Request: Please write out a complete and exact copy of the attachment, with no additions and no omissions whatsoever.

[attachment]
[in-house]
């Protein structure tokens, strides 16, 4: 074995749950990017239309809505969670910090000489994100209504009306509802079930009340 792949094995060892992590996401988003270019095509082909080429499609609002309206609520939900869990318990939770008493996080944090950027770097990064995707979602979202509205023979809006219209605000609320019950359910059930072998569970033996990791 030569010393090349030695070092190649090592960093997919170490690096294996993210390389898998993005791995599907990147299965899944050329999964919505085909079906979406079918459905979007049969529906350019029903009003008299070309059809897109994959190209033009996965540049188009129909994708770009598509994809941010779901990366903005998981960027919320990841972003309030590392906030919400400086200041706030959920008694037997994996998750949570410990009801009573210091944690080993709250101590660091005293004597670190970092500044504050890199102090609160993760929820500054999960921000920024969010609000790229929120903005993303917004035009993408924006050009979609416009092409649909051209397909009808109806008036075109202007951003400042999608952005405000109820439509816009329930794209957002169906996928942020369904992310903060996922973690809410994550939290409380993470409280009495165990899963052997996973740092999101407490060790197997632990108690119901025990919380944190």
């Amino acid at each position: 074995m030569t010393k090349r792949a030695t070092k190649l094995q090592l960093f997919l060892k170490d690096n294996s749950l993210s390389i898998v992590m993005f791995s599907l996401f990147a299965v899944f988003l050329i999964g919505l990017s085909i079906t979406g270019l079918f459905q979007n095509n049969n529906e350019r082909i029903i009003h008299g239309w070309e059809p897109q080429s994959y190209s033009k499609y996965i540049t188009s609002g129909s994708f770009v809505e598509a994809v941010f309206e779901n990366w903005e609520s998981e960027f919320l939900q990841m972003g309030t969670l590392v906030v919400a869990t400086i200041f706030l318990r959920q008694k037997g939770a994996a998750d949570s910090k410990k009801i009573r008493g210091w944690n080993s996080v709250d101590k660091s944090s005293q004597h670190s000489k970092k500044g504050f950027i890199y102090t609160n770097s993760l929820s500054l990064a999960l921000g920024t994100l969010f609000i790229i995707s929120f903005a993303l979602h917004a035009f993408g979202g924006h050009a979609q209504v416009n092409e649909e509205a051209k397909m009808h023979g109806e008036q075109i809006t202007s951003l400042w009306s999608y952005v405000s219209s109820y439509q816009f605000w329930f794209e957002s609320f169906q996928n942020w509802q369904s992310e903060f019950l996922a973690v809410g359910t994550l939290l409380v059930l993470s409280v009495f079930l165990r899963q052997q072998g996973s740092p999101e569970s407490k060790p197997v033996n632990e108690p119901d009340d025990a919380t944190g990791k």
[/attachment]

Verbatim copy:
[in-house]
């Protein structure tokens, strides 16, 4: 074995749950990017239309809505969670910090000489994100209504009306509802079930009340 792949094995060892992590996401988003270019095509082909080429499609609002309206609520939900869990318990939770008493996080944090950027770097990064995707979602979202509205023979809006219209605000609320019950359910059930072998569970033996990791 030569010393090349030695070092190649090592960093997919170490690096294996993210390389898998993005791995599907990147299965899944050329999964919505085909079906979406079918459905979007049969529906350019029903009003008299070309059809897109994959190209033009996965540049188009129909994708770009598509994809941010779901990366903005998981960027919320990841972003309030590392906030919400400086200041706030959920008694037997994996998750949570410990009801009573210091944690080993709250101590660091005293004597670190970092500044504050890199102090609160993760929820500054999960921000920024969010609000790229929120903005993303917004035009993408924006050009979609416009092409649909051209397909009808109806008036075109202007951003400042999608952005405000109820439509816009329930794209957002169906996928942020369904992310903060996922973690809410994550939290409380993470409280009495165990899963052997996973740092999101407490060790197997632990108690119901025990919380944190």
């Amino acid at each position: 074995m030569t010393k090349r792949a030695t070092k190649l094995q090592l960093f997919l060892k170490d690096n294996s749950l993210s390389i898998v992590m993005f791995s599907l996401f990147a299965v899944f988003l050329i999964g919505l990017s085909i079906t979406g270019l079918f459905q979007n095509n049969n529906e350019r082909i029903i009003h008299g239309w070309e059809p897109q080429s994959y190209s033009k499609y996965i540049t188009s609002g129909s994708f770009v809505e598509a994809v941010f309206e779901n990366w903005e609520s998981e960027f919320l939900q990841m972003g309030t969670l590392v906030v919400a869990t400086i200041f706030l318990r959920q008694k037997g939770a994996a998750d949570s910090k410990k009801i009573r008493g210091w944690n080993s996080v709250d101590k660091s944090s005293q004597h670190s000489k970092k500044g504050f950027i890199y102090t609160n770097s993760l929820s500054l990064a999960l921000g920024t994100l969010f609000i790229i995707s929120f903005a993303l979602h917004a035009f993408g979202g924006h050009a979609q209504v416009n092409e649909e509205a051209k397909m009808h023979g109806e008036q075109i809006t202007s951003l400042w009306s999608y952005v405000s219209s109820y439509q816009f605000w329930f794209e957002s609320f169906q996928n942020w509802q369904s992310e903060f019950l996922a973690v809410g359910t994550l939290l409380v059930l993470s409280v009495f079930l165990r899963q052997q072998g996973s740092p999101e569970s407490k060790p197997v033996n632990e108690p119901d009340d025990a919380t944190g990791k």